State of Maryland Encourages Precautionary Action To Protect Identity In Wake Of Wide-Reaching Cyber Attack

June 17, 2023
Media Contact:
Brian Schleter

State of Maryland Encourages Precautionary Action To Protect Identity In Wake Of Wide-Reaching Cyber Attack

ANNAPOLIS, MD— The State of Maryland today is encouraging Marylanders to take precautionary action to protect their identity in the wake of a wide-reaching cyber attack. Along with an undetermined number of organizations across the nation, the Maryland Department of Human Services was affected by the MOVEit data breach, which occurred at a third-party vendor contracted by the state and is believed to be tied to a security flaw in a file transfer tool.

There is no current indication that any stolen data involved has been sold, used, shared or released, and the attackers have not contacted the State of Maryland.

Governor Wes Moore directed the Department of Information Technology’s Office of Security Management to carry out a thorough investigation of the incident and determine whether any additional state agencies may be affected. The Governor’s Office and the department will continue to monitor for vulnerabilities, apply security patching, and coordinate response among state agencies and entities potentially involved.

State agency IT contacts and emergency coordinators, as well as local emergency managers, have been notified and encouraged to review the advisory published by the federal Cybersecurity and Infrastructure Security Agency and apply any necessary patches to address potential vulnerabilities with DoIT’s assistance.

Marylanders are encouraged to stay vigilant and may take the following precautions to monitor and protect their identity:

  1. Change Online Passwords

    Consider changing passwords for online accounts, including banking, social media, and healthcare portals. Use multi-factor authentication when able. Learn more about password protection at www.CISA.gov.

  2. Prevent Unauthorized New Account Openings or Loans and Monitor Your Credit

    Individuals can freeze and unfreeze their credit for free, which stops others from opening new accounts and borrowing money in your name. Freezing your credit does not prevent the use of any existing credit cards or bank accounts. Freezing your credit may be done quickly online or by contacting the three major credit bureaus by phone:



    (888) 909-8872

Marylanders may also request their credit report from these agencies to look for suspicious activity.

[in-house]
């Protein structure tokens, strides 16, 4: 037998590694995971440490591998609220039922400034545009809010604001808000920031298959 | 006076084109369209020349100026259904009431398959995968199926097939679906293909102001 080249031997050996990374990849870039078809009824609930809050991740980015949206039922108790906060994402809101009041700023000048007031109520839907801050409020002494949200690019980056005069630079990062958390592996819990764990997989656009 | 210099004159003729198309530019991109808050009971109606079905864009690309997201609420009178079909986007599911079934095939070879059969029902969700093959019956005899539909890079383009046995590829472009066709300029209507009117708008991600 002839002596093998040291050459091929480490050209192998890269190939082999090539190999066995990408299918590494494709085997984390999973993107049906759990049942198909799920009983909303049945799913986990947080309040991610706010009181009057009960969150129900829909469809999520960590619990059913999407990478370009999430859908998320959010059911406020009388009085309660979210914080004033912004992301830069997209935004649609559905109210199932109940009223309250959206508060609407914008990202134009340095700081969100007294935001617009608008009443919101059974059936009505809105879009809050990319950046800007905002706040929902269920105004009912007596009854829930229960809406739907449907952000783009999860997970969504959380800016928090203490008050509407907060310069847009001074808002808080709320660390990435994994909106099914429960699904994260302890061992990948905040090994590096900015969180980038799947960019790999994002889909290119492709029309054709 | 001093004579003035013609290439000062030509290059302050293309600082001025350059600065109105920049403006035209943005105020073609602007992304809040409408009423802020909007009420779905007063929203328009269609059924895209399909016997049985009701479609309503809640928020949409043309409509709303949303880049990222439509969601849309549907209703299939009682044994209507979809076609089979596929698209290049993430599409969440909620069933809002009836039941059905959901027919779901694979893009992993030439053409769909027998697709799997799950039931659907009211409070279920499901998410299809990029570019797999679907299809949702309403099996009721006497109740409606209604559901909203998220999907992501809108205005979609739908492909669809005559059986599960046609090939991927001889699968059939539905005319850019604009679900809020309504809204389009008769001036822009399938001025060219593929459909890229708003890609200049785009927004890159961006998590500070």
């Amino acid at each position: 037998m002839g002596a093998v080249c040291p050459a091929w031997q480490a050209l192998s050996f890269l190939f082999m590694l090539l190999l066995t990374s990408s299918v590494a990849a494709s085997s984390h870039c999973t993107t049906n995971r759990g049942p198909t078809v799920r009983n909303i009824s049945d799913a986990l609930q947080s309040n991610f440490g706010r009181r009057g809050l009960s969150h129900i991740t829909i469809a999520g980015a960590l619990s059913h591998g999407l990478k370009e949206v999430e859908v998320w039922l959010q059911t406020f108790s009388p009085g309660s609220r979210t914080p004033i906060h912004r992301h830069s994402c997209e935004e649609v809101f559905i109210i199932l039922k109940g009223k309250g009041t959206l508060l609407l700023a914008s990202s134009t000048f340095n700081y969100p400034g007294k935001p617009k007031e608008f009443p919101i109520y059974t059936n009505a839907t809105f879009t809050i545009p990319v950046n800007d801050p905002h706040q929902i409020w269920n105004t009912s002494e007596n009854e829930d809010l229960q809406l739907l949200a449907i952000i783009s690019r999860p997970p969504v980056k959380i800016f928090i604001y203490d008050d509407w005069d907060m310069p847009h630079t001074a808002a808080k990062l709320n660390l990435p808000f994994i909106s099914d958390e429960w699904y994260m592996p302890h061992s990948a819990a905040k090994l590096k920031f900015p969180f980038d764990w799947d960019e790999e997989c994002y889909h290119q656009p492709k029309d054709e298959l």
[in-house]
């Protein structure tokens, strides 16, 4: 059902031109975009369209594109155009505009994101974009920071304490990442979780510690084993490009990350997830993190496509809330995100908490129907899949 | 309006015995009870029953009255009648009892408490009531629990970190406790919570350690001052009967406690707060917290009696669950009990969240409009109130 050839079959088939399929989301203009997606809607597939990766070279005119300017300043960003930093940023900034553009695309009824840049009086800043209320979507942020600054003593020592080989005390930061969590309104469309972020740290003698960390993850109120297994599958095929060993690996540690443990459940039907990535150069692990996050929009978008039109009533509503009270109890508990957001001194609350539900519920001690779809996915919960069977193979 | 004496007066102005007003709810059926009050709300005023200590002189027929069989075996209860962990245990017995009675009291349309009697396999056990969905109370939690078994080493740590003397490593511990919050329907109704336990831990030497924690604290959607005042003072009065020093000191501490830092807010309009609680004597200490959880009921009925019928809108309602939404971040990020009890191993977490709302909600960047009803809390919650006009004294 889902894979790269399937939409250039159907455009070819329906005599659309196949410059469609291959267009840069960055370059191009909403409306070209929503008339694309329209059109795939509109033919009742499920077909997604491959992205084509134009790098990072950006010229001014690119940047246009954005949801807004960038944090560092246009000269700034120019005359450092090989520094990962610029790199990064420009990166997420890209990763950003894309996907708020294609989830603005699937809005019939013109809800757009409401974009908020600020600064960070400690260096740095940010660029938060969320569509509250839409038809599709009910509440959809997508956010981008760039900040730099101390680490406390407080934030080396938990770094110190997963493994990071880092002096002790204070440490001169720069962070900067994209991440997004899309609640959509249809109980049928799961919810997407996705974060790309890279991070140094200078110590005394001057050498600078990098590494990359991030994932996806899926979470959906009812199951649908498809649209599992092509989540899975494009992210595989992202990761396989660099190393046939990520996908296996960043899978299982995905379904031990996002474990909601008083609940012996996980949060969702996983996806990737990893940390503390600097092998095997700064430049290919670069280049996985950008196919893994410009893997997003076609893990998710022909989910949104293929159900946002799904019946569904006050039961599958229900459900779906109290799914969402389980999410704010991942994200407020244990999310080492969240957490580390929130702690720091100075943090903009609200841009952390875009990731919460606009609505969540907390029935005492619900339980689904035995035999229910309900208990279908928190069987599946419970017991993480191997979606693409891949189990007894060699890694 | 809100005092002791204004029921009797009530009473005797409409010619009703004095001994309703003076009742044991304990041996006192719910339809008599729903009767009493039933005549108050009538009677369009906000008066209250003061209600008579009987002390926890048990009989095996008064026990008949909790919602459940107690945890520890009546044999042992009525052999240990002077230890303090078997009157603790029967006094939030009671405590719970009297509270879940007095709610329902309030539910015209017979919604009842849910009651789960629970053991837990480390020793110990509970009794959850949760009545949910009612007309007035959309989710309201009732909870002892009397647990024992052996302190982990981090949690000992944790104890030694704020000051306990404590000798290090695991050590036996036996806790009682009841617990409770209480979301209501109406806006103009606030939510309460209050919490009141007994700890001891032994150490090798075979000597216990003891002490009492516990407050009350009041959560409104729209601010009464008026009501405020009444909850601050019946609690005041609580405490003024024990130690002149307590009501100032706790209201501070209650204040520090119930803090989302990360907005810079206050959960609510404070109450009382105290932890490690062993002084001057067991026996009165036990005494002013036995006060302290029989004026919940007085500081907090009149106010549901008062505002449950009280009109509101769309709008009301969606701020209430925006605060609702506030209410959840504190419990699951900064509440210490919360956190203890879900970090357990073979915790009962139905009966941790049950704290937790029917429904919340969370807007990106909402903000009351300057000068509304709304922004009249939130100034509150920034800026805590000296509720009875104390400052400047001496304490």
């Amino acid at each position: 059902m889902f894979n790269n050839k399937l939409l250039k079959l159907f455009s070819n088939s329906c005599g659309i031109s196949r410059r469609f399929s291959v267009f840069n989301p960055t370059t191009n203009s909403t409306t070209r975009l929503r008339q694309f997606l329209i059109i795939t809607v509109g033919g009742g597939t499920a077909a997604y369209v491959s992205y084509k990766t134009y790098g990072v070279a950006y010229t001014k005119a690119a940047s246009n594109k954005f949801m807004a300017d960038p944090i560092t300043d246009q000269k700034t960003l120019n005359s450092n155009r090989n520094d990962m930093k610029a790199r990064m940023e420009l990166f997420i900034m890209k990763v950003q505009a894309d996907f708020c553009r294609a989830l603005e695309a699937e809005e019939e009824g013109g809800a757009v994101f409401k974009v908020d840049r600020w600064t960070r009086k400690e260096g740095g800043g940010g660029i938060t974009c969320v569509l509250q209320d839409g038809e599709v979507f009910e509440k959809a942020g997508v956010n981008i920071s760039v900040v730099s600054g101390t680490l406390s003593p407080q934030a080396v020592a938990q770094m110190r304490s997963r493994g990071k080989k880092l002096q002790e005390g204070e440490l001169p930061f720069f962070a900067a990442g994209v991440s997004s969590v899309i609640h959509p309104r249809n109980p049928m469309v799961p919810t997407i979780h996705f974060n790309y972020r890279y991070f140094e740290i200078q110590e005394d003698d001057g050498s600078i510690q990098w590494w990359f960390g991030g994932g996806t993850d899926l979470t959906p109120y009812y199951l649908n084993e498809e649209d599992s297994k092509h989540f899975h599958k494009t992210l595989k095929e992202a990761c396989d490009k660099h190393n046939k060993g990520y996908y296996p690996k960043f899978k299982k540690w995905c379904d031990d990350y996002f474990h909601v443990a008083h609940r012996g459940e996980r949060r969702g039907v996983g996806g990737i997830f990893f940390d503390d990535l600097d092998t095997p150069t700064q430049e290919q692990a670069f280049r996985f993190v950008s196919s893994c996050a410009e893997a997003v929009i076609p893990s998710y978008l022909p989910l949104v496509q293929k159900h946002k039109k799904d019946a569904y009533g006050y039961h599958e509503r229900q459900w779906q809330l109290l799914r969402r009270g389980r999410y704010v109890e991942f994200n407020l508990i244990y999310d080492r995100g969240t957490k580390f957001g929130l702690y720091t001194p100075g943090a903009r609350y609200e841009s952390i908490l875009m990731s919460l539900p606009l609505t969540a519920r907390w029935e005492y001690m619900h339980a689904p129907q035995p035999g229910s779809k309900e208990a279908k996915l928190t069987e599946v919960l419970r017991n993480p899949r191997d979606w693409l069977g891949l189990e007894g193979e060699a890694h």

1. Protect Your Tax Refund and Returns with the Internal Revenue Service

    To prevent someone else from filing returns or receiving your federal tax refund, request an “Identity Protection Pin” from the Internal Revenue Service by signing up at: https://www.irs.gov/identity-theft-fraud-scams/get-an-identity-protection-pin or calling the IRS at 1-800-829-1040.

  2. Check your Social Security Benefits

    All individuals who are eligible, applied for, or are receiving social security benefits (including disability), should consider registering for an ssa.gov account at https://www.ssa.gov/myaccount/ to stop others from stealing your benefits. If you suspect Social Security fraud, call the Office of Inspector General hotline at 1-800-269-0271, Social Security Administration at 1-800-772-1213 or file a complaint online at oig.ssa.gov.

  3. Report Suspected Identity Theft

    If you suspect any abnormal activity involving your data, including financial information, contact the Federal Trade Commission at 1-877-FTC-HELP or visit www.ReportFraud.FTC.gov immediately.

This is an evolving situation and more information will be provided as it becomes available.

Additional tips on protecting your data and identity can be found at www.IdentityTheft.gov.

The Maryland Department of Human Services (DHS) is the state’s primary social service provider, annually reaching more than one million people. Through its 24 local departments of social services, the agency pursues opportunities to assist people in economic need, provide preventive services, and protect vulnerable children and adults in each of Maryland’s 23 counties and Baltimore City. Additional information may be found at dhs.maryland.gov.


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